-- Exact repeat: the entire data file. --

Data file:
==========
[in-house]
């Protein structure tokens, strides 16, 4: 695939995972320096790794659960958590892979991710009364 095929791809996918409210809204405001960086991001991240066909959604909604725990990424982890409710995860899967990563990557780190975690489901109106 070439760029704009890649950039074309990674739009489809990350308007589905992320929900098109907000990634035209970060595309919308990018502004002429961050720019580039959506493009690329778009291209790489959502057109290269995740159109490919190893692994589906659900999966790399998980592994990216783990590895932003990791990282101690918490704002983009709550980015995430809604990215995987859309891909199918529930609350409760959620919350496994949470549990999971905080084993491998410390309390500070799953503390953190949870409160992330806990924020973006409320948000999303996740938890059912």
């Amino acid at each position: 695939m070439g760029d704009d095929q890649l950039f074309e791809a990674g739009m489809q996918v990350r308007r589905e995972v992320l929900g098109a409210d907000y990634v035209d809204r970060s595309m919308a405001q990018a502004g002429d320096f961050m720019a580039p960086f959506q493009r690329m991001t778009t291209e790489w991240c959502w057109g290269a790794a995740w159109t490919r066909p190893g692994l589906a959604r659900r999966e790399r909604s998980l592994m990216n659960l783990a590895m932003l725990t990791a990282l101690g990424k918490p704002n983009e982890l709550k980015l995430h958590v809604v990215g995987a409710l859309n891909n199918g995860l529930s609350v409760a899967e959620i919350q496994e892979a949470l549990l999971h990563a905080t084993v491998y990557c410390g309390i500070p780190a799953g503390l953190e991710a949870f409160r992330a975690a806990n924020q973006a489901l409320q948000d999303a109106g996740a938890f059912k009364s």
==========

[in-house]
């Protein structure tokens, strides 16, 4: 695939995972320096790794659960958590892979991710009364 095929791809996918409210809204405001960086991001991240066909959604909604725990990424982890409710995860899967990563990557780190975690489901109106 070439760029704009890649950039074309990674739009489809990350308007589905992320929900098109907000990634035209970060595309919308990018502004002429961050720019580039959506493009690329778009291209790489959502057109290269995740159109490919190893692994589906659900999966790399998980592994990216783990590895932003990791990282101690918490704002983009709550980015995430809604990215995987859309891909199918529930609350409760959620919350496994949470549990999971905080084993491998410390309390500070799953503390953190949870409160992330806990924020973006409320948000999303996740938890059912």
């Amino acid at each position: 695939m070439g760029d704009d095929q890649l950039f074309e791809a990674g739009m489809q996918v990350r308007r589905e995972v992320l929900g098109a409210d907000y990634v035209d809204r970060s595309m919308a405001q990018a502004g002429d320096f961050m720019a580039p960086f959506q493009r690329m991001t778009t291209e790489w991240c959502w057109g290269a790794a995740w159109t490919r066909p190893g692994l589906a959604r659900r999966e790399r909604s998980l592994m990216n659960l783990a590895m932003l725990t990791a990282l101690g990424k918490p704002n983009e982890l709550k980015l995430h958590v809604v990215g995987a409710l859309n891909n199918g995860l529930s609350v409760a899967e959620i919350q496994e892979a949470l549990l999971h990563a905080t084993v491998y990557c410390g309390i500070p780190a799953g503390l953190e991710a949870f409160r992330a975690a806990n924020q973006a489901l409320q948000d999303a109106g996740a938890f059912k009364s």